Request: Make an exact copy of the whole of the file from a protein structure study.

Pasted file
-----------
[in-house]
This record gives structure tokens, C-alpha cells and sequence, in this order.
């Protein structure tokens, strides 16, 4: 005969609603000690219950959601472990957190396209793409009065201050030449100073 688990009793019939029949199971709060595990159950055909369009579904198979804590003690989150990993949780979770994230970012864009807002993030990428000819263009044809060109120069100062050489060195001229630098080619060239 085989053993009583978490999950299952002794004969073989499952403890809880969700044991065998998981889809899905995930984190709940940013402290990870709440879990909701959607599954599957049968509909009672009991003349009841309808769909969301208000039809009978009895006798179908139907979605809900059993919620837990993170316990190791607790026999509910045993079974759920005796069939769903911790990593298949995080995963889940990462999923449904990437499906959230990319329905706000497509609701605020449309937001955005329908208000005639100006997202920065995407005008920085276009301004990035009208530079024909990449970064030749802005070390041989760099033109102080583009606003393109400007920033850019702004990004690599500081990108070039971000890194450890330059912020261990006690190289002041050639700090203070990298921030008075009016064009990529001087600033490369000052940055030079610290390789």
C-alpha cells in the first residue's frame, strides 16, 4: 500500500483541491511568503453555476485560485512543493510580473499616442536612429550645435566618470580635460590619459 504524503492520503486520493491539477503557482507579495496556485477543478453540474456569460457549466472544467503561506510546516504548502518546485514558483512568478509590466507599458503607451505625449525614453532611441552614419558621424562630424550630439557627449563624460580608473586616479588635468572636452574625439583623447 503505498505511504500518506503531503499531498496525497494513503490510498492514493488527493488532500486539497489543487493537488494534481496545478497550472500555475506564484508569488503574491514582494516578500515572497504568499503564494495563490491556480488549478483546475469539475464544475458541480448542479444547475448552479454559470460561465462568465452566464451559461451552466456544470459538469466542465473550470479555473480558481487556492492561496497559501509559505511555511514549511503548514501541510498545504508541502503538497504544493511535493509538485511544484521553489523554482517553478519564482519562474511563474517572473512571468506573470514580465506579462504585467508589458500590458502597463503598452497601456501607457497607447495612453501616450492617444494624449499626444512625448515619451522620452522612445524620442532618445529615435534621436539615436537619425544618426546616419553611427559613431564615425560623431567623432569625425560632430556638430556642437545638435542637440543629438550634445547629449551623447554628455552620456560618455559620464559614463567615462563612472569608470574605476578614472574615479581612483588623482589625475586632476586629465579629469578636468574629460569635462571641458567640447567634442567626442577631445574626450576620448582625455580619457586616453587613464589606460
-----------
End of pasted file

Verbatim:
[in-house]
This record gives structure tokens, C-alpha cells and sequence, in this order.
């Protein structure tokens, strides 16, 4: 005969609603000690219950959601472990957190396209793409009065201050030449100073 688990009793019939029949199971709060595990159950055909369009579904198979804590003690989150990993949780979770994230970012864009807002993030990428000819263009044809060109120069100062050489060195001229630098080619060239 085989053993009583978490999950299952002794004969073989499952403890809880969700044991065998998981889809899905995930984190709940940013402290990870709440879990909701959607599954599957049968509909009672009991003349009841309808769909969301208000039809009978009895006798179908139907979605809900059993919620837990993170316990190791607790026999509910045993079974759920005796069939769903911790990593298949995080995963889940990462999923449904990437499906959230990319329905706000497509609701605020449309937001955005329908208000005639100006997202920065995407005008920085276009301004990035009208530079024909990449970064030749802005070390041989760099033109102080583009606003393109400007920033850019702004990004690599500081990108070039971000890194450890330059912020261990006690190289002041050639700090203070990298921030008075009016064009990529001087600033490369000052940055030079610290390789």
C-alpha cells in the first residue's frame, strides 16, 4: 500500500483541491511568503453555476485560485512543493510580473499616442536612429550645435566618470580635460590619459 504524503492520503486520493491539477503557482507579495496556485477543478453540474456569460457549466472544467503561506510546516504548502518546485514558483512568478509590466507599458503607451505625449525614453532611441552614419558621424562630424550630439557627449563624460580608473586616479588635468572636452574625439583623447 503505498505511504500518506503531503499531498496525497494513503490510498492514493488527493488532500486539497489543487493537488494534481496545478497550472500555475506564484508569488503574491514582494516578500515572497504568499503564494495563490491556480488549478483546475469539475464544475458541480448542479444547475448552479454559470460561465462568465452566464451559461451552466456544470459538469466542465473550470479555473480558481487556492492561496497559501509559505511555511514549511503548514501541510498545504508541502503538497504544493511535493509538485511544484521553489523554482517553478519564482519562474511563474517572473512571468506573470514580465506579462504585467508589458500590458502597463503598452497601456501607457497607447495612453501616450492617444494624449499626444512625448515619451522620452522612445524620442532618445529615435534621436539615436537619425544618426546616419553611427559613431564615425560623431567623432569625425560632430556638430556642437545638435542637440543629438550634445547629449551623447554628455552620456560618455559620464559614463567615462563612472569608470574605476578614472574615479581612483588623482589625475586632476586629465579629469578636468574629460569635462571641458567640447567634442567626442577631445574626450576620448582625455580619457586616453587613464589606460